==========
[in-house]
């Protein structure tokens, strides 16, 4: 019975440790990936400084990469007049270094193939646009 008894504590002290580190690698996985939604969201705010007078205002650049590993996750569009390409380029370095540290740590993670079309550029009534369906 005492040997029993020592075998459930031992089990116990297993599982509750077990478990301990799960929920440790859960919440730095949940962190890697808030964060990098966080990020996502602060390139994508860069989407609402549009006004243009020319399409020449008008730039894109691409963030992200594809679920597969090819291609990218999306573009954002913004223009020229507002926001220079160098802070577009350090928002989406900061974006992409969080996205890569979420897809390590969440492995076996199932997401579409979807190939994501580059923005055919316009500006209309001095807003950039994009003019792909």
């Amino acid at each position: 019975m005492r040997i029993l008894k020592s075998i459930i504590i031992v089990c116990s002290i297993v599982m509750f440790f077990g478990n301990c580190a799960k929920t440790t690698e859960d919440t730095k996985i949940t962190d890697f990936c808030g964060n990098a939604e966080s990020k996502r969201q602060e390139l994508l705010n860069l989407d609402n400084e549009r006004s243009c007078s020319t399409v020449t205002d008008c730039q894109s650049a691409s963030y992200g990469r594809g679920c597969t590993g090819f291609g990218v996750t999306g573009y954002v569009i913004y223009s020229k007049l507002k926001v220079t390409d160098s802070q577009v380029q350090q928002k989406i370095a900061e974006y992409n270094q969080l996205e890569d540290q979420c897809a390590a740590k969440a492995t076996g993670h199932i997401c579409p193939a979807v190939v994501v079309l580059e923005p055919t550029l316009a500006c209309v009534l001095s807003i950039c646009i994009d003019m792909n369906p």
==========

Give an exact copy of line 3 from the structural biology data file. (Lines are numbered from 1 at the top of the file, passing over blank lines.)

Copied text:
């Amino acid at each position: 019975m005492r040997i029993l008894k020592s075998i459930i504590i031992v089990c116990s002290i297993v599982m509750f440790f077990g478990n301990c580190a799960k929920t440790t690698e859960d919440t730095k996985i949940t962190d890697f990936c808030g964060n990098a939604e966080s990020k996502r969201q602060e390139l994508l705010n860069l989407d609402n400084e549009r006004s243009c007078s020319t399409v020449t205002d008008c730039q894109s650049a691409s963030y992200g990469r594809g679920c597969t590993g090819f291609g990218v996750t999306g573009y954002v569009i913004y223009s020229k007049l507002k926001v220079t390409d160098s802070q577009v380029q350090q928002k989406i370095a900061e974006y992409n270094q969080l996205e890569d540290q979420c897809a390590a740590k969440a492995t076996g993670h199932i997401c579409p193939a979807v190939v994501v079309l580059e923005p055919t550029l316009a500006c209309v009534l001095s807003i950039c646009i994009d003019m792909n369906p």